Special Section: Clinical Research in Ukraine
The Lessons of War Inform Good Clinical Practice Guidelines
Viktoriia Dobrova
National University of Pharmacy, Ukraine
Mark Turner
University of Liverpool (UK)
Katrina A. Bramstedt
Roche, Switzerland
Sandor Kerpel-Fronius
Semmelweis University, Hungary
Beate Aurich
conect4children, France
Francis P. Crawley
Good Clinical Practice Alliance – Europe (GCPA)

Strategic Initiative for Developing Capacity in Ethical Review (SIDCER)


he ongoing war in Ukraine is teaching us invaluable lessons about the resilience of people and the impact of such events on clinical trials and research. It also reveals opportunities to improve guidance to protect people and ensure research quality during disruptions which can also include pandemics and natural disasters. One such opportunity arises from the ongoing revision of the ICH E6 Good Clinical Practice (GCP) Guideline as this document shapes clinical trial operations.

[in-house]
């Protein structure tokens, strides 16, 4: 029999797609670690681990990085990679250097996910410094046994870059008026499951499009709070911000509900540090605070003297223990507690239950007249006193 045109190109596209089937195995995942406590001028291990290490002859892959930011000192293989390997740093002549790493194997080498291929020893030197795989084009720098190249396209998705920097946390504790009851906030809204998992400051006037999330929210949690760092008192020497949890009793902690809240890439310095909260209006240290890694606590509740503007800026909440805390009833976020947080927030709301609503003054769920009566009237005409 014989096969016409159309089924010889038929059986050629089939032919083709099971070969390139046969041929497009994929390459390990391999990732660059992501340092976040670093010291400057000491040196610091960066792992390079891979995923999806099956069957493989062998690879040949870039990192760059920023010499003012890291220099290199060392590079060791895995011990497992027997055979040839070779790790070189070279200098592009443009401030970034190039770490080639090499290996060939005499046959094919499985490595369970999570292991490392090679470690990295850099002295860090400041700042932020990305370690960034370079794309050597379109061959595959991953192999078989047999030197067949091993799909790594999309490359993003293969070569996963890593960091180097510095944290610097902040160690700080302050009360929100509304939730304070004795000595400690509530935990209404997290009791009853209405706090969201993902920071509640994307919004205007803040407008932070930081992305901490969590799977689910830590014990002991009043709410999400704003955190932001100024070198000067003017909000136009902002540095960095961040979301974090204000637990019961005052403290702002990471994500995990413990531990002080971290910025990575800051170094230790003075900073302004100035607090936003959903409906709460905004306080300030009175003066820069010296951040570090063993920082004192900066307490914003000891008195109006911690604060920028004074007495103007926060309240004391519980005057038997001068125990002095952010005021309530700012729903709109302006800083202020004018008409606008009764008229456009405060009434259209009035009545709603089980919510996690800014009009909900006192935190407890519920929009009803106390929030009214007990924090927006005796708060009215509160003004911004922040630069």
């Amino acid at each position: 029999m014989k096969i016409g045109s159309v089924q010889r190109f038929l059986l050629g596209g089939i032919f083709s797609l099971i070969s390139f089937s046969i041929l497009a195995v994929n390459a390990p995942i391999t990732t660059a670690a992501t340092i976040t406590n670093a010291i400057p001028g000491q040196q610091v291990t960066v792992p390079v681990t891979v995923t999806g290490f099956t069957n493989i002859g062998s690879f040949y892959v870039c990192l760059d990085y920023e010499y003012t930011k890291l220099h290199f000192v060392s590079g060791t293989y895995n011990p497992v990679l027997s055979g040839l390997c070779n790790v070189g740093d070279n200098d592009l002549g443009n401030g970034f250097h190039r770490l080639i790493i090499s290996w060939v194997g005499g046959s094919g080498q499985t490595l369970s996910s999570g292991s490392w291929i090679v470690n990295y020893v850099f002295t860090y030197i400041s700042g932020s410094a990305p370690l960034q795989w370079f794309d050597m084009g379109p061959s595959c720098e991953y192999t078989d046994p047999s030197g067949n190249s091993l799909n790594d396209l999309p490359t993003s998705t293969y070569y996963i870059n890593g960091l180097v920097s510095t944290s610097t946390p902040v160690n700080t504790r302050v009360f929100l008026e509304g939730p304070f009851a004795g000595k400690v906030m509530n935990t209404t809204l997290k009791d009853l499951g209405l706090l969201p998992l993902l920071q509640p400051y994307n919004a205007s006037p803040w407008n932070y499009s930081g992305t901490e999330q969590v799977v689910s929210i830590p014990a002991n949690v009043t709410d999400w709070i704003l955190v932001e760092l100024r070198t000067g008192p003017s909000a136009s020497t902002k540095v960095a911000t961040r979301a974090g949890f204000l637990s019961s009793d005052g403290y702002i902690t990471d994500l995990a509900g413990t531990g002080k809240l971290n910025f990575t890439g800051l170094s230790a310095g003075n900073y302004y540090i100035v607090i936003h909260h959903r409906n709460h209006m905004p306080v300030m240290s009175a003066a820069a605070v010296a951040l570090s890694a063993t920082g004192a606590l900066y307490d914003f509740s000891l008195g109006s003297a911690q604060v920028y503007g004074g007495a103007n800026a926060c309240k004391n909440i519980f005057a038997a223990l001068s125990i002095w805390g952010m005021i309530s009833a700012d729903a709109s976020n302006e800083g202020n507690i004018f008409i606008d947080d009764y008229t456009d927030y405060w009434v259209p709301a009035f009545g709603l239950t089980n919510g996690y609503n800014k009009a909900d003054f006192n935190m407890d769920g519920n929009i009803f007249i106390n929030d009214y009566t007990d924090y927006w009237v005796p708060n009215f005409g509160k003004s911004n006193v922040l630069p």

Clinical trials are a critical element of the development of medicines and medical technologies that are both effective and safe. Ukraine actively participates in research in the fields of cardiovascular disease, oncology, and rare/orphan disease, led by drug and device companies based in Japan, the EU, the US, and other countries in the modern, globalized world. Participation of patients and healthy volunteers in clinical trials in Ukraine contributes to research that potentially benefits future patients around the world.